More than 80% of Alabama's Black population lived in a county where life expectancy didn't meet vaccine eligibility, CNN analysis shows
Posted February 10, 2021 11:34 p.m. EST
CNN — At least 83% of Alabama's Black population lived in counties where life expectancy among Black people did not meet age requirements for vaccine eligibility, according to a CNN analysis.
Before Monday, only frontline essential workers, long-term care residents and staff, and people 75 and older were eligible to receive the Covid-19 vaccine in Alabama.
Yet, in 47 of the state's 67 counties, life expectancy among Black people is less than 75 years, according to data from County Health Rankings, a collaborative project between the Robert Wood Johnson Foundation and the University of Wisconsin Population Health Institute.
Life expectancy for White people in Alabama, however, is less than 75 years in only 25 counties.
Data was not available for 10 of the state's counties.
As of Monday, Alabama moved to Phase 1c of its Covid-19 vaccination plan, which expanded eligibility to those older than 65, 16- to 64-year-olds with high-risk medical conditions, and all other essential workers.
However, as of Tuesday, 15 states had age limits of 70 or older for vaccine eligibility. Data is not available for most counties, but in at least four counties in those states, life expectancies for Black people who do not meet the eligibility for vaccination. This was true in even more counties in earlier phases of the vaccine rollout.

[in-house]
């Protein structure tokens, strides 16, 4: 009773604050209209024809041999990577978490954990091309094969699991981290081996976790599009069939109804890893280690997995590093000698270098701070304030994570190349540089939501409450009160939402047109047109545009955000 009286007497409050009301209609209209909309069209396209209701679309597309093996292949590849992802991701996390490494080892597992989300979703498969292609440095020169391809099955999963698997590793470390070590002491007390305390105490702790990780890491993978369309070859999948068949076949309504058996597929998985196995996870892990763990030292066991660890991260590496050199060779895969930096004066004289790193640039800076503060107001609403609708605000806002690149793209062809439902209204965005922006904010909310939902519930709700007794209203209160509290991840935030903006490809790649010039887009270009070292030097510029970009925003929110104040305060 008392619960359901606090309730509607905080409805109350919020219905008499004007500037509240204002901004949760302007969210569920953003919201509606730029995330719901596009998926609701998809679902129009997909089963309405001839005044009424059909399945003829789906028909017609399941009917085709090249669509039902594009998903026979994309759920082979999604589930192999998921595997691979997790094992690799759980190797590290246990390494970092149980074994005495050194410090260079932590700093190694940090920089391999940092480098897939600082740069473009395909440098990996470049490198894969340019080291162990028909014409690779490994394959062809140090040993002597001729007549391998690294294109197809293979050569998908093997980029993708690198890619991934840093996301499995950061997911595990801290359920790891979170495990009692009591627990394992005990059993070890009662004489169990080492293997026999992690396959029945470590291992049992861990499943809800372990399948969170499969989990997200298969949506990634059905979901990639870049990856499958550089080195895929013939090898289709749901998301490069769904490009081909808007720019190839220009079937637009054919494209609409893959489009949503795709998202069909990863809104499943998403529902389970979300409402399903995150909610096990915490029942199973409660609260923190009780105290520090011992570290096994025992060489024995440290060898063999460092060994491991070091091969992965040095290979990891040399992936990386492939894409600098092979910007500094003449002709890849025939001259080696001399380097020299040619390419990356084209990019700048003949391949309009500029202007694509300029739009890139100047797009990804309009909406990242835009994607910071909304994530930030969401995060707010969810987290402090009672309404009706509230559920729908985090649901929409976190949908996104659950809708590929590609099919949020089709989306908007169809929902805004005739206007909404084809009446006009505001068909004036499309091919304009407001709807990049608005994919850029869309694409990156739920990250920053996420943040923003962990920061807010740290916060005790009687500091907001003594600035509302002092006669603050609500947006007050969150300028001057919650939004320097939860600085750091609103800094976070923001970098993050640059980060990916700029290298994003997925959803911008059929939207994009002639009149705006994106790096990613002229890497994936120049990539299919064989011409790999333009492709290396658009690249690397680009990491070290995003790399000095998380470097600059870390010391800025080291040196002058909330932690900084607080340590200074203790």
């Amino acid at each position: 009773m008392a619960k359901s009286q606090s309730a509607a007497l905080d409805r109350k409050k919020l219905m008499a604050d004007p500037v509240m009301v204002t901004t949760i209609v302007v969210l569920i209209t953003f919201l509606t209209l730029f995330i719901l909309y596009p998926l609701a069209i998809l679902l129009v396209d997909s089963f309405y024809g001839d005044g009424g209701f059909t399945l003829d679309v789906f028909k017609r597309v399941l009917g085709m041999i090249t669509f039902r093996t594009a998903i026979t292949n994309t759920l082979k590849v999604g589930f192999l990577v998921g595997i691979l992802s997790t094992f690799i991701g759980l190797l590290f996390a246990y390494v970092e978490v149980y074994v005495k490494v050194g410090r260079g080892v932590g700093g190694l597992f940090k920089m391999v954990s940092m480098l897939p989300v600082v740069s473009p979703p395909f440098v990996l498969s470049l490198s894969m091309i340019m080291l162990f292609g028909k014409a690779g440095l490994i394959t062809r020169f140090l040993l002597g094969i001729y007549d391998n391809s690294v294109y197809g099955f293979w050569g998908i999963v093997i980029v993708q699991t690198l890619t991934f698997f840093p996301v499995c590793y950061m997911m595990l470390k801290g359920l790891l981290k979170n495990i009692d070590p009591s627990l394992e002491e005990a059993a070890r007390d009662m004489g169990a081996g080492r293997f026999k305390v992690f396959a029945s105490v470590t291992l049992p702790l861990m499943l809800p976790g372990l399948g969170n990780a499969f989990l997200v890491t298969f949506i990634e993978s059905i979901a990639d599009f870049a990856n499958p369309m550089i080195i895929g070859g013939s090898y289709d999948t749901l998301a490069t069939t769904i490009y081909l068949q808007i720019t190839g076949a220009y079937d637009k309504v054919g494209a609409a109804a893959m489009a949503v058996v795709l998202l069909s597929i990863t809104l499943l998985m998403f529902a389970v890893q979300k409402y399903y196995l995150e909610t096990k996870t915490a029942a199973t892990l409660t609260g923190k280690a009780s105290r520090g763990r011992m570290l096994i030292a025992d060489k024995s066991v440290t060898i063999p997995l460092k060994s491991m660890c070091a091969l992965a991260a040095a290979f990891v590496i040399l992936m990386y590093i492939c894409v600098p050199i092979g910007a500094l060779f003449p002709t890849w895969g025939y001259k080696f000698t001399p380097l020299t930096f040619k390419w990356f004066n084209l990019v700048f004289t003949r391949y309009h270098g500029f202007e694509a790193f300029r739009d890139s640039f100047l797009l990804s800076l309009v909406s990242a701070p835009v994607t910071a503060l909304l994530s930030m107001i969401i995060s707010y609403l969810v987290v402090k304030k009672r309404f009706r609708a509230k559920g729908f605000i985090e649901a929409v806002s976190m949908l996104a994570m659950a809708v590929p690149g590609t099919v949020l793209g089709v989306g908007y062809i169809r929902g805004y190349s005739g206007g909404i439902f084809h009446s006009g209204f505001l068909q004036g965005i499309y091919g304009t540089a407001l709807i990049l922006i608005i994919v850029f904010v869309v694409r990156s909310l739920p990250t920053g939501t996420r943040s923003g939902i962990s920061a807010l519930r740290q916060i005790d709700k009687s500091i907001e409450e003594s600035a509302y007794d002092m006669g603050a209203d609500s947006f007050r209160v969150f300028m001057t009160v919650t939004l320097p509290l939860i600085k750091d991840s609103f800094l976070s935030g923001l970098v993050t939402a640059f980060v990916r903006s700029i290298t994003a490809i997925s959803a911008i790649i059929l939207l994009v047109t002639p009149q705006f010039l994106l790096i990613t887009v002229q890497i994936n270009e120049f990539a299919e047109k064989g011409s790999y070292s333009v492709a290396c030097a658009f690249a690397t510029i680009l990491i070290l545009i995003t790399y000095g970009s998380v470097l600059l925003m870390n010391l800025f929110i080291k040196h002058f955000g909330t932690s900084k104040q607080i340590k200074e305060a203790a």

Less than half of states provide race and ethnicity data about who has been vaccinated publicly. Alabama is not one of them, though the state health department told CNN more information should be expected on the public dashboard this week.
A recent CNN analysis of data from 14 states showed that vaccine coverage is, on average, more than twice as high among White people than it is among Black people. This is happening even as Black Americans are dying at nearly three times the rate of White people from Covid-19, and being hospitalized at a rate nearly four times higher, according to data from the US Centers for Disease Control and Prevention.
A CDC report last week found that race and ethnicity were unknown for about half of the individuals vaccinated in the first month that Covid-19 vaccine was available. Of those for whom race and ethnicity were reported, about 60% were non-Hispanic White and about 5.4% were Black.
"More complete reporting of race and ethnicity data at the provider and jurisdictional levels is critical to ensure rapid detection of and response to potential disparities in COVID-19 vaccination," the CDC said.